My understanding of dialectics maybe different but I cant see where it falls down.
    All you seem to be saying is that is not a perfect way of looking at things.
    Is there one?
    Last edited by peaccenicked; 21st May 2009 at 15:17.
    Man's dearest possession is life, and since it is given to him to live but once.He must so live that dying he can say, all my life and all my strength have been given to the greatest cause in the world, the liberation of mankind
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    Muriel Spark:

    If I had my life to live over again I should form the habit of nightly composing myself to thoughts of death. I would practice, as it were, the remembrance of death. There is no other practice which so intensifies life. Death, when it approaches, ought not to take one by surprise. It should be part of the full expectancy of life. Without an ever-present sense of death life is insipid. You might as well live on the whites of eggs.

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    PeaceN:

    I am trying to follow your line of argument. I cannot. I will not present a counter argument as such as I am to dumb too understand what you are trying to say.
    It's very straight-forward: if 'qualitative' change is 'nodal (i.e., if it happens in 'leaps'), then it must be the case that any state of matter is qualitatively one way one instant, and then qualitatively another the next.

    So, at two successive instants, a body or process will be in state A one instant, and then state B the next, but not both.

    Hence, at the moment of change the 'law' of excluded middle will apply to this process -- it will be A or B, but not both.

    In that case, the dialectical criticism of this 'law' (excluded middle) is defective since that 'law' does not fail at the point of change, just where we were told that it should and does fail.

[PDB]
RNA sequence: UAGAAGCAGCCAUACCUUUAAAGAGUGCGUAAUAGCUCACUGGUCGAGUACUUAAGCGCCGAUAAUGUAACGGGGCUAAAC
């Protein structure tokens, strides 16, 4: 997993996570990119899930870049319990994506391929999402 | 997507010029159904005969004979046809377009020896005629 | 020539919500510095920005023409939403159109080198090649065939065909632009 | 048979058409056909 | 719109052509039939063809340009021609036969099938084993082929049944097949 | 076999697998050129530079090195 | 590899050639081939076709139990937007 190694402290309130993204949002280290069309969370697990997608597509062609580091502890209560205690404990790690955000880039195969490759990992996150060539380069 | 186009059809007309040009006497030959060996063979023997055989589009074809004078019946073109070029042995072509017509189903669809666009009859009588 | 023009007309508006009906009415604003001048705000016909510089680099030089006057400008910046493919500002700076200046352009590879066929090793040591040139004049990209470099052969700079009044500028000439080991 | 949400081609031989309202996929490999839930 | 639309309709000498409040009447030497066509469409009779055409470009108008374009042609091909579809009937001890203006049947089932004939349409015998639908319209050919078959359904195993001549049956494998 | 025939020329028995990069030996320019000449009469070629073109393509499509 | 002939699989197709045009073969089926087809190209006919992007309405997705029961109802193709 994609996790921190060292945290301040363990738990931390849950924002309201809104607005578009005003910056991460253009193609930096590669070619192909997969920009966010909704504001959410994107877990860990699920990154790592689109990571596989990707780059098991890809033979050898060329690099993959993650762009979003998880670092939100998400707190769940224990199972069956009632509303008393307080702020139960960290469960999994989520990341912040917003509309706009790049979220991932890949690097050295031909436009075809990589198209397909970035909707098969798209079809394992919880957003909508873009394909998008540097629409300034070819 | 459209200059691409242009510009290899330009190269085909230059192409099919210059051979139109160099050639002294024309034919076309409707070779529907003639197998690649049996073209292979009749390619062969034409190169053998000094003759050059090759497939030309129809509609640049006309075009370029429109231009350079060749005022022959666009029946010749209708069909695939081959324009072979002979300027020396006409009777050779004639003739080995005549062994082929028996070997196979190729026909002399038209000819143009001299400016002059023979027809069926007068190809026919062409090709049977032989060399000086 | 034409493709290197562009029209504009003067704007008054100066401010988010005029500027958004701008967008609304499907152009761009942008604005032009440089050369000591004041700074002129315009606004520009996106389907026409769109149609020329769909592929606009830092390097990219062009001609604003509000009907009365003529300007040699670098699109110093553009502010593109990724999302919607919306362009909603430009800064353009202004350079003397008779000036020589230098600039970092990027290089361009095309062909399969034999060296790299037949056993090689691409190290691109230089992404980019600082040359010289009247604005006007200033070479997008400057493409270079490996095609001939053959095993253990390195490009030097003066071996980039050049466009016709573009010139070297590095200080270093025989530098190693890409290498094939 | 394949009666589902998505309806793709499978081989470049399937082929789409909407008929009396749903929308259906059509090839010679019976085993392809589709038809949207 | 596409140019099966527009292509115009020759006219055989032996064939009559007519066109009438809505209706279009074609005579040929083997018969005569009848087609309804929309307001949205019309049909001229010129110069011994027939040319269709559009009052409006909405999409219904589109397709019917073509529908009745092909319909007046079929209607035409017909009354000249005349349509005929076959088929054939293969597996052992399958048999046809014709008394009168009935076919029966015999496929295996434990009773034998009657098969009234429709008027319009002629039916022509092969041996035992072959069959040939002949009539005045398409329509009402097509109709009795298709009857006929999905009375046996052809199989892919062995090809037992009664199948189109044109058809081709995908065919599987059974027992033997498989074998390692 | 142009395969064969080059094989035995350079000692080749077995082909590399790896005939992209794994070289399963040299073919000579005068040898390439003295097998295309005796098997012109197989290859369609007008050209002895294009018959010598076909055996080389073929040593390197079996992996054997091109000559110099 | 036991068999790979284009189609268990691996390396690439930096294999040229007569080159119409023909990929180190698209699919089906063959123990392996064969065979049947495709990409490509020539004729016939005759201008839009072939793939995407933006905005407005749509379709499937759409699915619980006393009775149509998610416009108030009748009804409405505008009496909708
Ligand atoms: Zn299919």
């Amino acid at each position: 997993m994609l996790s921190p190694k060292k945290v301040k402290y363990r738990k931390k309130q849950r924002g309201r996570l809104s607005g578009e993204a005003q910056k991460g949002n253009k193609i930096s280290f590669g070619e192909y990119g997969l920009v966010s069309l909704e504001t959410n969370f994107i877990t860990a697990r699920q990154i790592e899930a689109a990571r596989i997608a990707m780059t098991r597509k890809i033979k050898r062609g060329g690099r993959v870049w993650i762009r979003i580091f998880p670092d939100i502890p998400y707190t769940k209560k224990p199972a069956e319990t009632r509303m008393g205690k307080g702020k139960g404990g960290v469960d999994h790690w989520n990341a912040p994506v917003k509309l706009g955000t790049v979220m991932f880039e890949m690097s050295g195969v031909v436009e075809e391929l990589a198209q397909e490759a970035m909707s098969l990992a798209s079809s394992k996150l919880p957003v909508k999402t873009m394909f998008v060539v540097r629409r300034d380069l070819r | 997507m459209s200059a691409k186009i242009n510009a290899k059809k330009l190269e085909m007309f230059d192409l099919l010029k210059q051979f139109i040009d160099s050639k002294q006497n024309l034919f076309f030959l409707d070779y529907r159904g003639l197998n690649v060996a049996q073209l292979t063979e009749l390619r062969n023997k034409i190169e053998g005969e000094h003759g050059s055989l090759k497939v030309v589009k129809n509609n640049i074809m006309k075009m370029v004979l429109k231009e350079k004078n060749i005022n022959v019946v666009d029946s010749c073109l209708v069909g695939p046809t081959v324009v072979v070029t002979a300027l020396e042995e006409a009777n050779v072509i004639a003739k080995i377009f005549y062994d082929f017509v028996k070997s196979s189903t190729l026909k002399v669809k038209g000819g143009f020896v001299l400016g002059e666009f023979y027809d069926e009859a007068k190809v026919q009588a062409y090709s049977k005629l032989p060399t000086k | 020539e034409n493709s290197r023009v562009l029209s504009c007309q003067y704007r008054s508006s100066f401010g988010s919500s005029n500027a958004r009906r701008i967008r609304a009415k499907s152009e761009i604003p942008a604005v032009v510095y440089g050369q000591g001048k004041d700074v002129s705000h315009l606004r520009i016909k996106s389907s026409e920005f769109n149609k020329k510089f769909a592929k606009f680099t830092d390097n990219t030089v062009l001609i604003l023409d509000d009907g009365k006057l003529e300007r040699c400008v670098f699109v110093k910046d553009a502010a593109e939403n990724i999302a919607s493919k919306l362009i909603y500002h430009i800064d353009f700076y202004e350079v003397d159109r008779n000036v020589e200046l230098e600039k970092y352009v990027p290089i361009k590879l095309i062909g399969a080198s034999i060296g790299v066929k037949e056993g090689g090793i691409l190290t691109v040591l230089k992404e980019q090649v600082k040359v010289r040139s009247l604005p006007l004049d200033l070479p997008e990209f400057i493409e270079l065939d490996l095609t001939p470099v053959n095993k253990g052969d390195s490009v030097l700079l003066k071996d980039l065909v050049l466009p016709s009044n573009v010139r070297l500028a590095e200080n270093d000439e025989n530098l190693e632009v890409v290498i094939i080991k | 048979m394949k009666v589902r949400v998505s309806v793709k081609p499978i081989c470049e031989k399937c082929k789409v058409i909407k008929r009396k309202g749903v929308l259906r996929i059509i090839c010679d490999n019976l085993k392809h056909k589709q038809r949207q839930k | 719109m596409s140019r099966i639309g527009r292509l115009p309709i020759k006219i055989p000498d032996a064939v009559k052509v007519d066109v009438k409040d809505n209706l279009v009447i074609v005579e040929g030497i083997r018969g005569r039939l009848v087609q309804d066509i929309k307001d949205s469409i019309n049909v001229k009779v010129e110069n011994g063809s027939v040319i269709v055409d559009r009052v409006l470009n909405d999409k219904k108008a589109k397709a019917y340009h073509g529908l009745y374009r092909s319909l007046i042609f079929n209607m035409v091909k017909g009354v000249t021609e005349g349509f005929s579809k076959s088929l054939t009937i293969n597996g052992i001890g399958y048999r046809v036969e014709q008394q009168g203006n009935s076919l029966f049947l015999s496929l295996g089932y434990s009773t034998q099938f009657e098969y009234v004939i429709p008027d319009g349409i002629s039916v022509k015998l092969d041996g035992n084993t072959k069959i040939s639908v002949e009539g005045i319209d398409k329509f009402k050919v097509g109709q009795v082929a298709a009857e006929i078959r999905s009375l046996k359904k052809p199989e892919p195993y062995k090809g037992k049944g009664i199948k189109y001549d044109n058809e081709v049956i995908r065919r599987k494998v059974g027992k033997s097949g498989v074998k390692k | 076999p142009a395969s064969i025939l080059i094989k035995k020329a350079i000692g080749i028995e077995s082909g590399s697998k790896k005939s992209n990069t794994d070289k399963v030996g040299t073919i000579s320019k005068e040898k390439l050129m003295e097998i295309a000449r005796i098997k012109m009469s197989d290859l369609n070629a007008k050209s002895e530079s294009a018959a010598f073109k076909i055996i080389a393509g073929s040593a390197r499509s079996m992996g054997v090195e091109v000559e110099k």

On the other hand, if the above 'law' of excluded middle does indeed fail at the point of change (as we are told it always does), then the above process will be in both state A and state B at the same instant.

    But, if that is so, the change from A to B cannot be sudden, and the 'nodal' aspect of Engels's 'law' fails.

    Either way, dialectics takes a sizable hit.

    I'll deal with the rest of what you say in a later post.

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    PeaceN (forgive me for saying so, but your post reads like a simple confession of faith akin to those that bible bashers come out with when faced with the arguments of us atheists):

    I personally have understood dialectics as an all sided approach to processes, as a safeguard against mistakes. I think I left you before at that point. I was busy with the non virtual world, not that I am making a complaint, against the virtual world.
    But this 'theory' is full of mistakes and errors -- or rather, it is in fact far too vague for anyone to be able to say with any confidence whether it is true or false. For example, if dialectics were true, change would be impossible:

    Quotes:

    http://www.revleft.com/vb/showpost.p...0&postcount=76

    Argument:

    http://www.revleft.com/vb/showpost.p...1&postcount=77

    Somehow I assumed that dialectician always started with this a priora assumption.
    This is the exact opposite of what Engels said: